Photo Editing with iPad: Thoughts on the Connector Kit and Snapseed

On my most recent trip to Europe, I decided to bring my  70-200mm f/2.8 G lens in place of the smaller beercan lens. and the Samyang fisheye. With the increase in camera equipment, I didn’t want to lug around my laptop and decided to try to just make do with my iPad (original).

I picked up the iPad camera connection kit, which is pretty neat but has a few limitations.

The kit comes with two adapters. One is for SD memory cards (which my a700 doesn’t use); the other is a USB cable connector, intended for use with a USB cable that connects your camera with the adapter. The problem there is that my a700 has a proprietary USB cable, the tip of which is pretty small and easily bent, and its the sort of thing I can easily misplace in a tangle of other USB cables. I figured I’d be able to use any USB card reader instead.

I was wrong.

The first card reader I tried was a inoV8-brand card reader which I picked up in London. It’s sort of a crummy brand (the inov8 CF card I bought broke on me within weeks) but the card reader has worked well enough for me  — until I tried it with the iPad connector kit. I immediately got an error message telling me that “The connected USB device requires too much power.” Crap. But I was saved by the magic of cheap Chinese engineering, in the form of a different USB card reader I had picked up for a couple bucks in the Pearl Market in Beijing (I’ll have to write up a guide to haggling in China at some point). That card reader (designated as a “Direc SR8217” if you want to look for one somewhere) worked fine. I’m willing to run the risk that the card reader is sending my intellectual property to  Politburo headquarters.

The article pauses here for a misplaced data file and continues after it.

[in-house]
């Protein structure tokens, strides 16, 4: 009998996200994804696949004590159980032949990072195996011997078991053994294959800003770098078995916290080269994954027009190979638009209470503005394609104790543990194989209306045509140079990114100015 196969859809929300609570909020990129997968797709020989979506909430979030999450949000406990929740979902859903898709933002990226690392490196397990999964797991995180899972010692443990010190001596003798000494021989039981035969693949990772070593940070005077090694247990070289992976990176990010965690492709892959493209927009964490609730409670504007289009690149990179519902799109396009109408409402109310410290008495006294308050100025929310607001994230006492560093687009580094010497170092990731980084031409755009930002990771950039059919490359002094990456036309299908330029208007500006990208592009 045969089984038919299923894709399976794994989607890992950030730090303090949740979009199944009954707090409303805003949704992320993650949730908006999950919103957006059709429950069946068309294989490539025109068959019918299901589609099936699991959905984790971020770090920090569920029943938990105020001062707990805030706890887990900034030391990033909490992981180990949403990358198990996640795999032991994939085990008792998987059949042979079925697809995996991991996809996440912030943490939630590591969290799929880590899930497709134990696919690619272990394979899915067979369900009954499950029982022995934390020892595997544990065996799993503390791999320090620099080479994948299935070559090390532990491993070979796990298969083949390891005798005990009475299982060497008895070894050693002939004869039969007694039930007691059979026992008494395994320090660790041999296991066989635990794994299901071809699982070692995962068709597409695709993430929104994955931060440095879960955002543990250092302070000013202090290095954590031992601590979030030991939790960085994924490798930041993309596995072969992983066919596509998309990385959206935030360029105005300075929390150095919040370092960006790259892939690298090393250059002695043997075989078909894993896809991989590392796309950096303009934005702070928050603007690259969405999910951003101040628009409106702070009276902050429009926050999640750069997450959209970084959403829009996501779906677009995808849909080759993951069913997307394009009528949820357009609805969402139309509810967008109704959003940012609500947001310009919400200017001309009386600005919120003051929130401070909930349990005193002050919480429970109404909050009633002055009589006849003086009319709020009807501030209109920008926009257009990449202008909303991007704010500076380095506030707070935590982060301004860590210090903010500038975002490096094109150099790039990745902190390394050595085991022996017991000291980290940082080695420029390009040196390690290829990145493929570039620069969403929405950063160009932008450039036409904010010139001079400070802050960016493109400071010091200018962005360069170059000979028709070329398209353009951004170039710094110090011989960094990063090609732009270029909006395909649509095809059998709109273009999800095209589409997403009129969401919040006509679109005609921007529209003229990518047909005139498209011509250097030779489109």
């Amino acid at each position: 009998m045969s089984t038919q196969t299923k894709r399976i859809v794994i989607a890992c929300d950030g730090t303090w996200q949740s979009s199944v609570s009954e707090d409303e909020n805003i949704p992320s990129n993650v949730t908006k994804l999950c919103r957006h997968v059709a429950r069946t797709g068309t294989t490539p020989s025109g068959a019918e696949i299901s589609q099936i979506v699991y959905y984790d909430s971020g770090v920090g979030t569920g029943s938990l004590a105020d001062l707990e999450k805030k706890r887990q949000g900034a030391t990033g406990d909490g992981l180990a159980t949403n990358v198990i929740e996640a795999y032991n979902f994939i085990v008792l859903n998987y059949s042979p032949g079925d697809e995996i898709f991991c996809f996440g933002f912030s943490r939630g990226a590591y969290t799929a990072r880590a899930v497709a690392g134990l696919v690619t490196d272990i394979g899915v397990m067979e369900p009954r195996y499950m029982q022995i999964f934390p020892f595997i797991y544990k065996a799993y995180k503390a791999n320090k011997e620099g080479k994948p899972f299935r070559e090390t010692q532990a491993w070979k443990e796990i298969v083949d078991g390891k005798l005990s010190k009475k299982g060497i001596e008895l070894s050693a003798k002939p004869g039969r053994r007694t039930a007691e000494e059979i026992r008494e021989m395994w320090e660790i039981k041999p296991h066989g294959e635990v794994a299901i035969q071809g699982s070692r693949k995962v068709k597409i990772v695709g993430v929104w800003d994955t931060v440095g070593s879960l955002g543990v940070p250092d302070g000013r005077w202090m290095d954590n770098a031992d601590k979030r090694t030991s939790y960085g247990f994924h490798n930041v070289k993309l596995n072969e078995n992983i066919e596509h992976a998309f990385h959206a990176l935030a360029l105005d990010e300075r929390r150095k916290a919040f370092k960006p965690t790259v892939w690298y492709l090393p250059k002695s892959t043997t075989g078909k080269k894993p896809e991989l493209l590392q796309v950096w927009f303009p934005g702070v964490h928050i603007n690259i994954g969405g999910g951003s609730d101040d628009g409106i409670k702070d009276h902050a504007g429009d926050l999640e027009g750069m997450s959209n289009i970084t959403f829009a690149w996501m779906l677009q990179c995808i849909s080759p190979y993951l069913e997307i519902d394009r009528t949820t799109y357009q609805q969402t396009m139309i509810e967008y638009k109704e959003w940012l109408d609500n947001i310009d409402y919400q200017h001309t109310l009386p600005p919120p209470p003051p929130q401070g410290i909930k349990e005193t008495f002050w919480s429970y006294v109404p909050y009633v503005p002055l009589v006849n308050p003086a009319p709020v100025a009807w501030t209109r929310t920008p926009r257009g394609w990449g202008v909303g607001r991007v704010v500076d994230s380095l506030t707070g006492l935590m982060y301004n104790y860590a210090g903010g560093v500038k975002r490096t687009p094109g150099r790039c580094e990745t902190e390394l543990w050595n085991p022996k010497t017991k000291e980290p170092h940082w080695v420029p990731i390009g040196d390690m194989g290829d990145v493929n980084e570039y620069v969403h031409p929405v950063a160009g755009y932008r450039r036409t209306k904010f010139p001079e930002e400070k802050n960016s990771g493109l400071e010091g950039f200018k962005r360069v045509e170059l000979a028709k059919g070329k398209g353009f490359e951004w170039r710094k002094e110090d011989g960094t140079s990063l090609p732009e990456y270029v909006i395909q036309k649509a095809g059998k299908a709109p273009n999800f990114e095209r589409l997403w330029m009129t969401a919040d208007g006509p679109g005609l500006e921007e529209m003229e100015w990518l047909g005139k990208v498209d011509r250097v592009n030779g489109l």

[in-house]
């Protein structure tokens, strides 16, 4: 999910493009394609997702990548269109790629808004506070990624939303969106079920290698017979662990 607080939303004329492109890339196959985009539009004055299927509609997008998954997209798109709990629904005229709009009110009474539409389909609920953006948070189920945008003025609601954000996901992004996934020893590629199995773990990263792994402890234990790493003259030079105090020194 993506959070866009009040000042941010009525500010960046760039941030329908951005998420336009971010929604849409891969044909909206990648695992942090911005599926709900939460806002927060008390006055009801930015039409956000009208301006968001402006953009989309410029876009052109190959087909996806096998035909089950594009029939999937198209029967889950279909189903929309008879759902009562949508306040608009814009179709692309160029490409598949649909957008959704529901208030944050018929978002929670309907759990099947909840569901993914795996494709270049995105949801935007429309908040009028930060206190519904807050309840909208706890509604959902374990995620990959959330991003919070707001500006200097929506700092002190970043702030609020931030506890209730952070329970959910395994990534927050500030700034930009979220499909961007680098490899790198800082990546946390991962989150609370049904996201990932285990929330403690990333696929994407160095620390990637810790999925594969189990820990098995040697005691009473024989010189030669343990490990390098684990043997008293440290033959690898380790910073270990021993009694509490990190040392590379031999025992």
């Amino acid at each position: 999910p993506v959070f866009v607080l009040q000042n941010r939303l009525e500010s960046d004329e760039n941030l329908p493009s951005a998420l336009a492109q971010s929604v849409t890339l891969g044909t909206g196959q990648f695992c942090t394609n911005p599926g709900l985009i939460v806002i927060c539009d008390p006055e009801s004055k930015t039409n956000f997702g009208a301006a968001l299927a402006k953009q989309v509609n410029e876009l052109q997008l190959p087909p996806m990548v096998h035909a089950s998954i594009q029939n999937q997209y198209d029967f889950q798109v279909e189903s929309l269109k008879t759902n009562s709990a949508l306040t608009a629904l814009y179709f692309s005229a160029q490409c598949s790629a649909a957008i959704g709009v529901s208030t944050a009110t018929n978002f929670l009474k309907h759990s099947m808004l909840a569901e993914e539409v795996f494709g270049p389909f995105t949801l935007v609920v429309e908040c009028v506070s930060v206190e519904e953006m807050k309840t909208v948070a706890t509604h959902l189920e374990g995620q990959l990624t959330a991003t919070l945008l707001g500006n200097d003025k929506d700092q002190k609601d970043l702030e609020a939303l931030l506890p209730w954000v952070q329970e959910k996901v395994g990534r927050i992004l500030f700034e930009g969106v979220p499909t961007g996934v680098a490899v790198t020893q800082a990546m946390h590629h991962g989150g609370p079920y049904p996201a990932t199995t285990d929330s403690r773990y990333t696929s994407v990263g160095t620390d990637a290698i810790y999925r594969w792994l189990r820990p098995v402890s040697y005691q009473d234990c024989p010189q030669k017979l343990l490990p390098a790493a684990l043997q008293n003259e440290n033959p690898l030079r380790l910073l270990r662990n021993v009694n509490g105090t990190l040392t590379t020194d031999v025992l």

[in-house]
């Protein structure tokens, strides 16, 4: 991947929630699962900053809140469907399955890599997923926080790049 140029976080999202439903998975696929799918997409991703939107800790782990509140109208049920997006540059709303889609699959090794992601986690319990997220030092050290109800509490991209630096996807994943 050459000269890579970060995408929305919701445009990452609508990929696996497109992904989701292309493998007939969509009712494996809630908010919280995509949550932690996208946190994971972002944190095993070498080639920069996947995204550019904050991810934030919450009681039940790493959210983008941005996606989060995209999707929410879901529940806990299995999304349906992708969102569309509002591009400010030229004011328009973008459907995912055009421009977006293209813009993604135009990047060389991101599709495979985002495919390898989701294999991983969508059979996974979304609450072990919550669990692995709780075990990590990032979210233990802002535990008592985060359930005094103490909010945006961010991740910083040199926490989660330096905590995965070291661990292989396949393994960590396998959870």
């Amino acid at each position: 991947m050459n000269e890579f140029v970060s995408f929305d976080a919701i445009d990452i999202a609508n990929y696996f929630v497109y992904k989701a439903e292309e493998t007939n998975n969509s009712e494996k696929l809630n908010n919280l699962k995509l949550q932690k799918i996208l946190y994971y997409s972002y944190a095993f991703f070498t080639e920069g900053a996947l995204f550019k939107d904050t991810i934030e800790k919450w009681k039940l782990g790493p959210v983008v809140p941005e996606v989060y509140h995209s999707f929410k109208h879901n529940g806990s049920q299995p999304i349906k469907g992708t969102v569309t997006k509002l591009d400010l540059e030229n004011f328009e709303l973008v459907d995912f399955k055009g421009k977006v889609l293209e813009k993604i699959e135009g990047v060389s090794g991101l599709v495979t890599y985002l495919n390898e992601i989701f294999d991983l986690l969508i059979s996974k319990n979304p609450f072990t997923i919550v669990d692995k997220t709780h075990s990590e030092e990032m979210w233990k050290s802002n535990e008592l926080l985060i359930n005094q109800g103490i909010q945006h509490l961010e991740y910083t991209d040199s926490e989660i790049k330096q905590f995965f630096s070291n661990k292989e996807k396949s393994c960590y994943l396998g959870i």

So that’s the set-up for getting photos into my iPad. Once they’re in there, what do I do with them?

I already had the free Adobe Photoshop Express app, but had never been too enamored with it, so I bought Snapseed for $4.99.

Snapseed is really neat and has an incredibly intuitive interface for iPad. You select a function like “Tuning” within which are options like Brightness, Contrast, Saturation, etc., which you switch between by swiping up and down. Each setting is adjusted by swiping left and right (same as the PS Express app, but with a meter at the bottom so you know exactly how much you’ve applied). My two favorite sliders are the Ambiance slider in  I’m also a big fan of the Structure setting in the Details menu – similar to Clarity in Lightroom. I think the best aspect of Snapseed is how quickly those adjustments are made — (of course, there’s a lot less versatility).

The only real drawback for Snapseed on the iPad is that I don’t think it’s processing the RAW file but the embedded JPG (it’s either that, or the file it saves just isn’t high quality enough) – and the result is that there can be some banding in the finished file.

Here’s a shot I edited in Snapseed, and then edits I did in Lightroom to the corresponding RAW file.

Snapseed Version

Lightroom version.

The versatility of Lightroom comes through when trying to get better colors out of the water – I was able to get better aqua tones through the HSL sliders in Lightroom, something I wouldn’t really be able to do with Snapseed. But I think Snapseed has the edge with the Structure slider, bringing out the detail in the rocks much better than Lightroom can, even with Clarity at 100 as it is here.

One thing that surprises me is that there’s no simple vignette function on Snapseed. The Vintage function can apply selective blur, so it seems like a simple functionality to add. Maybe in the future.

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